script and engine sources live in the dust git repository. on update, norns gets the latest dust but in the meantime a bunch of exciting work is happening on personal forks of that repo. exploring experiments or works in progress involves cloning someone’s fork or manually adding required files (minimally a lua script but if there are supporting libraries or a new .sc engine it could be more; if changes have been made to shared libraries, it’s even trickier; in extreme cases, scripts and engines may depend on changes to norns itself).
over time, some scripts will make their way into the upstream dust repository and everyone will enjoy them on norns update but some likely won’t or will remain in a state of experimentation or flux.
the current model of a centralized repo has the advantage of being simple and encouraging collaboration on a shared set of resources. the ecosystem is very young though and there’s lots to fill out.
I see the pull request section and that there is one there, but I feel like a complete beginner because I can’t even find the lua file. I just see the raw script. Is this how pull requests work? Please forgive my naïveté with Github!
I saw this and thought… how does someone distribute their semi-functioning works-in-progress then?
I think I would like to see some sort of ‘channels’ system, for people to subscribe to my WIP scripts (or if one doesn’t particularly feel like contributing to dust).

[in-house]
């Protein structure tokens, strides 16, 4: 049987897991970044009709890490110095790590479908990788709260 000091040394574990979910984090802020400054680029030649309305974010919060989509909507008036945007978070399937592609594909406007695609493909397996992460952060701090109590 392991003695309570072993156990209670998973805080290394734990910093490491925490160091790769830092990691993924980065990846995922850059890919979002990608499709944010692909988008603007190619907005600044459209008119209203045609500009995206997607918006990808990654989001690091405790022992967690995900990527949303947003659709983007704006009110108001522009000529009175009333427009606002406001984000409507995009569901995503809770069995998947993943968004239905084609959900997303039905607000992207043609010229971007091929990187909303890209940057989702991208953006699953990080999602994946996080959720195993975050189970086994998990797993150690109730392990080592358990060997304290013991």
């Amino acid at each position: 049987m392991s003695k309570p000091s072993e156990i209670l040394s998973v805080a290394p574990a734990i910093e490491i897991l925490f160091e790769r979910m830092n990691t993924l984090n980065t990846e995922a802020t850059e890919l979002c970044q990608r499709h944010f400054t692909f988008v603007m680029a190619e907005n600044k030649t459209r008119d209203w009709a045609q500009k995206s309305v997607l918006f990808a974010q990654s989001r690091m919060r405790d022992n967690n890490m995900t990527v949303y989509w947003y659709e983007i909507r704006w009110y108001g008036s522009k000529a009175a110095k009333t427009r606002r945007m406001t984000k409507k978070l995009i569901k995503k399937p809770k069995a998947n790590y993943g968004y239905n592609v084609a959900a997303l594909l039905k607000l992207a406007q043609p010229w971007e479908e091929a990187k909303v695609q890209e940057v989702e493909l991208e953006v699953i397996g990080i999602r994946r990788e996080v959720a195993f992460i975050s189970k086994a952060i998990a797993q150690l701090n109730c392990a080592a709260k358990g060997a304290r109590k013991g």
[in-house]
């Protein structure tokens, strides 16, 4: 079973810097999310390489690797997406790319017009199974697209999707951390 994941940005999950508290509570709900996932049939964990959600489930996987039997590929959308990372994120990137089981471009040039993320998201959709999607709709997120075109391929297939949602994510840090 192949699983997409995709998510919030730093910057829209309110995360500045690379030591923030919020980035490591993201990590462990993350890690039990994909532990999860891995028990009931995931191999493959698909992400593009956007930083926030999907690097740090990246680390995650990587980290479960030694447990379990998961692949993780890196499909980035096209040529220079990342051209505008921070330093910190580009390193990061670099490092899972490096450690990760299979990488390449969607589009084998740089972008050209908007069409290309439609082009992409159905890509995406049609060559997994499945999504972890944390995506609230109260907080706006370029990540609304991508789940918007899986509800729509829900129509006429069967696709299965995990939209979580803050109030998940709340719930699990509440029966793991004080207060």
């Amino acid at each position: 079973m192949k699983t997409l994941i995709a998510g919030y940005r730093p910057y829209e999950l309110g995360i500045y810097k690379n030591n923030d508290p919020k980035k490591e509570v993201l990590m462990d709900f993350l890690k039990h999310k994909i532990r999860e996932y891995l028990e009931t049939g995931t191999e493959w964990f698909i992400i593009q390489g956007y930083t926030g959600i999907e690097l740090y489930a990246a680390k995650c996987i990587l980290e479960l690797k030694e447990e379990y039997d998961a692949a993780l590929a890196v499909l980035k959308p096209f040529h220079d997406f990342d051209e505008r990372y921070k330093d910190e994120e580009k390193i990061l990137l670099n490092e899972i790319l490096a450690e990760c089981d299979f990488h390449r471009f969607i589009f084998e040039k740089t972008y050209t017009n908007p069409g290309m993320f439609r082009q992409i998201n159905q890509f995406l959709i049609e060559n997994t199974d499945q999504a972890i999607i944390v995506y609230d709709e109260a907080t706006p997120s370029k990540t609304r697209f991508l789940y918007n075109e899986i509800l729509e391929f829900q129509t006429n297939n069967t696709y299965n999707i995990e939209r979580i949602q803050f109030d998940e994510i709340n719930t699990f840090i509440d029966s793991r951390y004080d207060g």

I can’t recall the UI for maiden, but maybe each channel can show up as a separate entity on the left hand side.
As for distributing a channel, just use git? Maybe with a directory repo like Supercollider’s Quarks. Maiden would need some UI for updating channels (via git pull -f).
Now, the actually mechanism of how the Lua and SC code in these channels interacts with the code in the dust repo is a more complex issue. The simplest idea I have is that the channels act like a filesystem overlay over the dust repo. My ideal solution would be something more ambitious whereby the dust repo is just another channel, but that would require some serious thought about how libraries are dealt with.
Yes, I noticed that. But those are also the main folders that shipped with Norns. There have been several user scripts shared/created since. I see the one that’s on a pull request, but don’t see the actual file.
So (and apols if this is teaching you to suck eggs!) the pull request is a request to merge a set of changes from one repository to another. The request will contain a set of changes, not necessarily entire files. So for example, if you go to the dust repositry:
you can click on the “Pull Requests” link to get to a list of the pull requests.
Right now, there’s just one. Clicking on that takes you to the discussion:
And on that page you can see a link to see the files changed:
In this instance, there are two new files, so all of the lines are indicated as additions by the “+” at the start of the line. But if it was a set of changes, you might see lines removed “-”, these lines are highlighted in red rather than green.
You can always improve a thing, but there is a point at which it works to a degree that expectations of some specific functions can be set, and those expectations are largely met by the implementation without frequent errors.